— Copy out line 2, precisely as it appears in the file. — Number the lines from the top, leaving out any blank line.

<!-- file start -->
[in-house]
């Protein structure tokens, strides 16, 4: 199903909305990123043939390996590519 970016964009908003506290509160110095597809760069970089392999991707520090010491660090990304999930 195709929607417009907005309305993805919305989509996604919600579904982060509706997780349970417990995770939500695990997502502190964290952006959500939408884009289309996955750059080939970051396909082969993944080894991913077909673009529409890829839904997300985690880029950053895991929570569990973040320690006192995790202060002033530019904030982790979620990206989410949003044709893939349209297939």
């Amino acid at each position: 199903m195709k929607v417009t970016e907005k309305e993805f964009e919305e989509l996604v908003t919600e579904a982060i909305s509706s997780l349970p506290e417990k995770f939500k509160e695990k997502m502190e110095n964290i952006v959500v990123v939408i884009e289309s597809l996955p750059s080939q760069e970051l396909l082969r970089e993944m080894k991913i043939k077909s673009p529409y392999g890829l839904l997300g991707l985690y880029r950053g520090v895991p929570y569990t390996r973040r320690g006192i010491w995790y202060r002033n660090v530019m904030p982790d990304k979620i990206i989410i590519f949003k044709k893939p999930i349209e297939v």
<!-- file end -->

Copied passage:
């Protein structure tokens, strides 16, 4: 199903909305990123043939390996590519 970016964009908003506290509160110095597809760069970089392999991707520090010491660090990304999930 195709929607417009907005309305993805919305989509996604919600579904982060509706997780349970417990995770939500695990997502502190964290952006959500939408884009289309996955750059080939970051396909082969993944080894991913077909673009529409890829839904997300985690880029950053895991929570569990973040320690006192995790202060002033530019904030982790979620990206989410949003044709893939349209297939």